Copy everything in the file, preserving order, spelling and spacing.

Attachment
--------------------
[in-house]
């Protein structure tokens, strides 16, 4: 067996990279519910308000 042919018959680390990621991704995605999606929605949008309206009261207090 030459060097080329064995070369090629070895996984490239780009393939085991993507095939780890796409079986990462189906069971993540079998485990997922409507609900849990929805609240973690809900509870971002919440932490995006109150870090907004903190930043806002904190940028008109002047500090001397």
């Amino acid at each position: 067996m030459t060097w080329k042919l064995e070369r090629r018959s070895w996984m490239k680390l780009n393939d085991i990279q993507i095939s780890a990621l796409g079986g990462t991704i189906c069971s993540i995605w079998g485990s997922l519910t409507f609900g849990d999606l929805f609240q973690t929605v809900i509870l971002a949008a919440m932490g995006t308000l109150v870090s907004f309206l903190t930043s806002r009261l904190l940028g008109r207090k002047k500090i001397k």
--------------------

[in-house]
């Protein structure tokens, strides 16, 4: 067996990279519910308000 042919018959680390990621991704995605999606929605949008309206009261207090 030459060097080329064995070369090629070895996984490239780009393939085991993507095939780890796409079986990462189906069971993540079998485990997922409507609900849990929805609240973690809900509870971002919440932490995006109150870090907004903190930043806002904190940028008109002047500090001397």
């Amino acid at each position: 067996m030459t060097w080329k042919l064995e070369r090629r018959s070895w996984m490239k680390l780009n393939d085991i990279q993507i095939s780890a990621l796409g079986g990462t991704i189906c069971s993540i995605w079998g485990s997922l519910t409507f609900g849990d999606l929805f609240q973690t929605v809900i509870l971002a949008a919440m932490g995006t308000l109150v870090s907004f309206l903190t930043s806002r009261l904190l940028g008109r207090k002047k500090i001397k």